- Theological Education
by Lisa Sharon Harper (Luke 2:1-14, John 1: 1-14)
On election night, I hunkered down in my living room and glued my eyes open while waiting for the announcement. When talking heads announced that Hillary Clinton conceded the election to Donald Trump my body shook—literally. I could not control it. I had never experienced anything like it. A cry rose from the pit of my stomach. Then it turned into a primal scream.
When I was a little girl I used to look at the 1960s as the ideal moment to be alive in America. I imagined myself marching with Dr. King in Selma or Birmingham. I imagined myself standing in the crowd of 250,000 surrounding the steps of the Lincoln Memorial for the March on Washington. What I did not imagine was what it would be like to live as a black woman in, Pre-Civil Rights Act, 1963—an era where black people’s rights to live, to move freely, to eat at any lunch counter, to go to any school, and to vote were not protected under the law. I did not imagine that. I only saw the glory. I did not understand the thick oppressive weight of the darkness.
My first taste of that 1963 black experience came in Ferguson in 2014.
Clergy and faith leaders had gathered in front of the St. Louis County Prosecutor Office on a sweltering day in late August 2014. We were there to support State Senator, Jamilah Nasheed, who had gathered approximately 70,000 signatures from across the state of Missouri petitioning Prosecutor Bob McCulloch to step down and appoint a special prosecutor to defend the rights of dead teenager, Michael Brown. Brown was shot down by local officer Darren Wilson on August 9, 2014.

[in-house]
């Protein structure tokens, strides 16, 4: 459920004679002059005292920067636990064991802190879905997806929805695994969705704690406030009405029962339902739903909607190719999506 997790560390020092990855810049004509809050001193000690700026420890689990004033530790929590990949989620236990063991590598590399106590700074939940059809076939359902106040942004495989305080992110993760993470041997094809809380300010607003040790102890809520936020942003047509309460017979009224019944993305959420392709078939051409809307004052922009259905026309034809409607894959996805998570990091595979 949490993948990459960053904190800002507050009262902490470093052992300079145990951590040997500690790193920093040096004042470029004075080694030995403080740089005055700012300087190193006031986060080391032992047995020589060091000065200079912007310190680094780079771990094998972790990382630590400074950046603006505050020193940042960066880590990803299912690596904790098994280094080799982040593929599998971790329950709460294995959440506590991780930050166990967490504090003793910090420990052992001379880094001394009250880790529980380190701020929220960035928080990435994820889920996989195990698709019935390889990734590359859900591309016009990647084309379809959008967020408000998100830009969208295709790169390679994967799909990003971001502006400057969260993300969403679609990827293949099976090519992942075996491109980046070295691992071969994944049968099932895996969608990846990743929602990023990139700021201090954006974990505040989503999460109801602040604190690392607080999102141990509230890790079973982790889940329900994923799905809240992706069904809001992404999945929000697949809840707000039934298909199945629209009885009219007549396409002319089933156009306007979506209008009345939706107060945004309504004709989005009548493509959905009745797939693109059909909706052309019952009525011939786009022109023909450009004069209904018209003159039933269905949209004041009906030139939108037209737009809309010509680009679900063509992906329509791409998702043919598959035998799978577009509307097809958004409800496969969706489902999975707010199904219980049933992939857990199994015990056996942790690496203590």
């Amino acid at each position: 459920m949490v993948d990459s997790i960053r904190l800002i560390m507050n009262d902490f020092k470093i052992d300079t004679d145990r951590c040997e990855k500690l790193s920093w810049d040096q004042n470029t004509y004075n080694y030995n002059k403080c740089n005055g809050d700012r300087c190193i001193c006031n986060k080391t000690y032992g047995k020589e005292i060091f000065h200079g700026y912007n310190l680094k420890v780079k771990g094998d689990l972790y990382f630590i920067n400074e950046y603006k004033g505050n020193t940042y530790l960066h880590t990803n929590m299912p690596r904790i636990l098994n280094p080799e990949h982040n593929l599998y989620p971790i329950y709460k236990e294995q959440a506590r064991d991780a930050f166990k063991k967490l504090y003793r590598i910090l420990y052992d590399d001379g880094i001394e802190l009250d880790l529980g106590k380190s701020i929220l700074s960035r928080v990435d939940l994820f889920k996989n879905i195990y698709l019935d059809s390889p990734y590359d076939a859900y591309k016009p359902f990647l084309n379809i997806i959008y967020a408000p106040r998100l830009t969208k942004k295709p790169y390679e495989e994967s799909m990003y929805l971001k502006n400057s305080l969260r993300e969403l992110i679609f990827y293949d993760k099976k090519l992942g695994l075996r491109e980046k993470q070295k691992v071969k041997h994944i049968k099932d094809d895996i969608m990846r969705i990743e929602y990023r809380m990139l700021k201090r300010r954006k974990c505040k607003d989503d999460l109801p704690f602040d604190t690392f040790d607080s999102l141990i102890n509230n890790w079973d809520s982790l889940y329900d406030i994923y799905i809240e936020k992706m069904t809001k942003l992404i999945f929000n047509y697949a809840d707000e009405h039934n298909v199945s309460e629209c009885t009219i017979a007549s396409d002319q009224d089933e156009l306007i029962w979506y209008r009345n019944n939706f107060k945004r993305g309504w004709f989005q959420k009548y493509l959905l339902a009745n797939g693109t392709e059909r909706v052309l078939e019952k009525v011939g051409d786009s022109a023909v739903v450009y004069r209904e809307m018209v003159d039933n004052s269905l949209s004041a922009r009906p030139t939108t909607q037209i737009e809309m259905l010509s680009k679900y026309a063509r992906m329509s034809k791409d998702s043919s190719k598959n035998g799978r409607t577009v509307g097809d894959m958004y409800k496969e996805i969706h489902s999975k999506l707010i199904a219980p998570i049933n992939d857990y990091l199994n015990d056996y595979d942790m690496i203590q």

A line of white officers stood shoulder to shoulder behind yellow police tape. Their bodies blocked entrance to the Prosecutor’s office—a public building. Nasheed tried to walk the box of petitions into the public building. The officers denied this African-American State Senator entry into the public building.
When asked why they could not enter, the officer countered: “The building is closed.”
People peered down on us through glass windows from the second and third floors of this closed building.
Clergy raised their voices demanding entry and the officers smirked as if to say, “We rule here.”
At one point I stood in the crowd—hand raised to heaven—praying that God would break through when it occurred to me: This is 2014, not 1963. These words came tumbling out of my mouth, within earshot of the officer standing directly in front of me. The words did not stick. They seemed to bounce right off of him.
I thought to myself, maybe things never progressed past 1963 in Missouri. A chill climbed my spine.
I felt that same chill the night Donald Trump was elected to the presidency. This was not about a political party. It was about the person’s rhetoric, promises, and character.
Over the year and a half of Trump’s campaign I stood witness to the moments when he opened his campaign by dividing the American people down racial lines; calling Mexican’s rapists and drug dealers. Later he encouraged his crowd to beat up a black woman and several black men; promising to pay the crowd’s legal fees. He looked at the dire straits of Syrian refugees and said America should ban all Muslims from entering our nation. And he called himself the “Law and Order” president after proposing to federalize New York City’s racially oppressive Stop and Frisk policy. Finally, he was caught on tape boasting about grabbing women’s genitals and kissing women without permission.
My black women’s body shook from the core and tears streamed as Mr. Trump took the podium to declare that he had won the race to the Oval Office.
Even as tears streamed I tried to discern exactly what was causing this reaction. These were the words that rose within my soul: “I feel as though permission to flourish has been ripped from my body.”